The one question I would ask you to consider is, "How resilient was I this year?" It may require reflecting on some unpleasant events, but it is not a bad start to building your ability to "recover from or adjust easily" to whatever happens. No matter how uncomfortable a situation may have been, the fact is that you are still here and able to remember it, which means you survived. Congratulations, you cannot survive something and learn nothing. You are wiser and more experienced now.
Now the next step could be to re-write the story about how you handled it in the best way possible, factoring in all you know now. Alternatively, you could simply write an epilog that reveals how good came from "bad."
Last March, I became a proud new homeowner of an apartment in Westchester County. It turns out home ownership was not only all a bouquet of roses.
I share my moments when my resilience was strengthening:
The apartment needed work. The pre-WWII plumbing took weeks to fix, and I was eager to cover those olive green walls with fresh coats of white. Upgrading required long hours of work that was sometimes back-breaking, but with some help from my father, most of the painting got done -- including the ceilings, which was no easy task. All that painting and now I can proudly show my friends how I became a semi-professional painter.
A few days ago, I noticed a bump growing on my bathroom ceiling. Expecting it to be full of water, I held a pitcher under it and sliced it open. Just a few drops of yellowish-brownish water fell, and of course, I jumped to the worst: this is sewage water, and now we might have to tear out more plumbing. After inspecting my apartment and my neighbor's above, the superintendent assured me that it was clean water that had filtered through the floor/ceiling and was merely residual from an overflow two floors above.
t turns out all I had to do was spackle and paint. Again. My immediate thought was, why should I do it again? When I moved in, there was water damage on the ceiling that I had to fix. It would be the second time in about six months. My thoughts went on to how many more times will I have to do this? I had no idea. However, one thing was for sure; I wanted to find a way so that I would never have to spackle and paint my bathroom ceiling ever again. Not only that, but I wanted to find a way to make the ceiling beautiful and practical too.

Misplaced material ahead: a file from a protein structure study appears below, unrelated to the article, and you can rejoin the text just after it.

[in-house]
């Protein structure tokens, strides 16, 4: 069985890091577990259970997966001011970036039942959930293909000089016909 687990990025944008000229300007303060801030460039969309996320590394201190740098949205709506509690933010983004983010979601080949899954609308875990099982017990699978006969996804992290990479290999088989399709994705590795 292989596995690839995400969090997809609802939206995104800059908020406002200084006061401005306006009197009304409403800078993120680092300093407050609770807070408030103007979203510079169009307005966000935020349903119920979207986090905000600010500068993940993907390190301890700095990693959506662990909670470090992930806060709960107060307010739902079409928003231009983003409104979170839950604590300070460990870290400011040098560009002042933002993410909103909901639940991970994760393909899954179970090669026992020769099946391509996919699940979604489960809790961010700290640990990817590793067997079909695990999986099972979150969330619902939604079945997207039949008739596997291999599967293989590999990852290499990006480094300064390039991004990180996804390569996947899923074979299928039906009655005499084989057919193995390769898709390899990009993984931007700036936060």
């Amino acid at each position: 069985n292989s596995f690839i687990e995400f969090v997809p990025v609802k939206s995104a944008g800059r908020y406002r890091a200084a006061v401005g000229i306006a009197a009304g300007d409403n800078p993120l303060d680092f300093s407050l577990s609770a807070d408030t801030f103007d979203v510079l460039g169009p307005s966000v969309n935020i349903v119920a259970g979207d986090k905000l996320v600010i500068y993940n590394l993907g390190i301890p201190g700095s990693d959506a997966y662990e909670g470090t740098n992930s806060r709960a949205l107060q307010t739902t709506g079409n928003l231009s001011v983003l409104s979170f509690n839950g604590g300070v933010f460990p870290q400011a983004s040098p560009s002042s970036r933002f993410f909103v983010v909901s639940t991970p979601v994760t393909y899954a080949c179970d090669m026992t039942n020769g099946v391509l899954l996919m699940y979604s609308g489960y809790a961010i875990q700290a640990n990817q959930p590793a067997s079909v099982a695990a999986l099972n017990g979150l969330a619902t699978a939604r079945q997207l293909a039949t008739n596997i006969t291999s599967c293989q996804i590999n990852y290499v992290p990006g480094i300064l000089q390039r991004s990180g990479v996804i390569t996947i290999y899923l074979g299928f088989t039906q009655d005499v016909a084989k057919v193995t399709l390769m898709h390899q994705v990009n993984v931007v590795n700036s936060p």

My apartment is small enough to inspire me to join the "micro-living" trend, which requires as many pieces to be as multi-functional as possible. Deciding to make this ceiling problem a pathway to a home improvement solution, I started imagining options.
It so happened that repairs were inspiring more repairs. I arranged for my father to install four sets of brackets across the width of my bathroom to hold four shiny white metal closet rods that would go parallel to the shower curtain rod. I love his idea to place the middle two slightly higher than the outer two so that when I drape a sheer sparkly fabric across the rods, I will get a canopy effect. Tiny white Christmas lights fixed to the ceiling will provide 24/7 illumination and ambiance. If the roof ever leaks again, the lights will not be affected. It turned out I created a beautiful solution to a chronically ugly bathroom ceiling.
Despite my repairs feeling endless, I was determined to push through. At first, I felt a little frustrated with the setbacks and work involved, but now we are both looking forward to the finished look of our beautiful and practical collaboration.
It has been a lesson in resilience for me, and the great thing about it is that it helps to build more of itself. With each experience you have with recovering from feeling squashed, twisted, bent, or perforated, you realize that if you did it once, you could do it again.
Nonetheless, experiences add up to patterns and habits until one day, something "bad" happens, and your instant thought is: "So what? I have got this."
When you get to this point, you can indeed inspire others with your wisdom, light, and confidence.
Header image via.